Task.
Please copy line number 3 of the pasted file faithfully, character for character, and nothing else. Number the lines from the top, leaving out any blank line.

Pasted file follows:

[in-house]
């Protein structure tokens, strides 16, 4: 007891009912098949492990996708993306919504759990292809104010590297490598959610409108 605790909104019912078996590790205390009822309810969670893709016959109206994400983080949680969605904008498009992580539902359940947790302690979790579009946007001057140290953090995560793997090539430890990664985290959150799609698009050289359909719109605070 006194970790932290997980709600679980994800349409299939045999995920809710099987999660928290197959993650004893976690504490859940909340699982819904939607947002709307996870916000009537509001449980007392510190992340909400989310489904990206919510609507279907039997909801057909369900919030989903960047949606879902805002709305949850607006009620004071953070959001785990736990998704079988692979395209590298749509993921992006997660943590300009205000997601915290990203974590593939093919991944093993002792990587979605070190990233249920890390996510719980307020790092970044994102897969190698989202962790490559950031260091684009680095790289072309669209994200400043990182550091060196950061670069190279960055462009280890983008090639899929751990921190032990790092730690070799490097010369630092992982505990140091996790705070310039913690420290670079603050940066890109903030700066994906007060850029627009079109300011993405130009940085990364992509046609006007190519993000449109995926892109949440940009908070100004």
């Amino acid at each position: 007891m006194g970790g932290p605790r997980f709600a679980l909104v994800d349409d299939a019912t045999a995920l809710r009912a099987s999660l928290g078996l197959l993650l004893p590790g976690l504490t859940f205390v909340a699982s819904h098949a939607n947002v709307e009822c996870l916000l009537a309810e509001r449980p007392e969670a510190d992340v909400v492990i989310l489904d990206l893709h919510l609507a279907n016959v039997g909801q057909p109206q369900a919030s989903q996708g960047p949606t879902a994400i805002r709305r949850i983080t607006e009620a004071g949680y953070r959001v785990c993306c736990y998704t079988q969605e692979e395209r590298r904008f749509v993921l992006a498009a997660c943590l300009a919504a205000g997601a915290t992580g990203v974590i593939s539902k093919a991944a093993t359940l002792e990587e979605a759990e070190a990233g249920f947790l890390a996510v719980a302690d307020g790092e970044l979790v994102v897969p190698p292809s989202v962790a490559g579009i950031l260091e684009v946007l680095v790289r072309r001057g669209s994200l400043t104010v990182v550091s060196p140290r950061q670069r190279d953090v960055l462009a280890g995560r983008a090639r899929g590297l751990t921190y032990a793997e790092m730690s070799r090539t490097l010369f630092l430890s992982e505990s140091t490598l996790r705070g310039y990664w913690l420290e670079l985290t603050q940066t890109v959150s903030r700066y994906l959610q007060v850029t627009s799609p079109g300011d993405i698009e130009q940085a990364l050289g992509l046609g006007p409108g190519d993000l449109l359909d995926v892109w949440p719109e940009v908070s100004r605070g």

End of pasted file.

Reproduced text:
């Amino acid at each position: 007891m006194g970790g932290p605790r997980f709600a679980l909104v994800d349409d299939a019912t045999a995920l809710r009912a099987s999660l928290g078996l197959l993650l004893p590790g976690l504490t859940f205390v909340a699982s819904h098949a939607n947002v709307e009822c996870l916000l009537a309810e509001r449980p007392e969670a510190d992340v909400v492990i989310l489904d990206l893709h919510l609507a279907n016959v039997g909801q057909p109206q369900a919030s989903q996708g960047p949606t879902a994400i805002r709305r949850i983080t607006e009620a004071g949680y953070r959001v785990c993306c736990y998704t079988q969605e692979e395209r590298r904008f749509v993921l992006a498009a997660c943590l300009a919504a205000g997601a915290t992580g990203v974590i593939s539902k093919a991944a093993t359940l002792e990587e979605a759990e070190a990233g249920f947790l890390a996510v719980a302690d307020g790092e970044l979790v994102v897969p190698p292809s989202v962790a490559g579009i950031l260091e684009v946007l680095v790289r072309r001057g669209s994200l400043t104010v990182v550091s060196p140290r950061q670069r190279d953090v960055l462009a280890g995560r983008a090639r899929g590297l751990t921190y032990a793997e790092m730690s070799r090539t490097l010369f630092l430890s992982e505990s140091t490598l996790r705070g310039y990664w913690l420290e670079l985290t603050q940066t890109v959150s903030r700066y994906l959610q007060v850029t627009s799609p079109g300011d993405i698009e130009q940085a990364l050289g992509l046609g006007p409108g190519d993000l449109l359909d995926v892109w949440p719109e940009v908070s100004r605070g």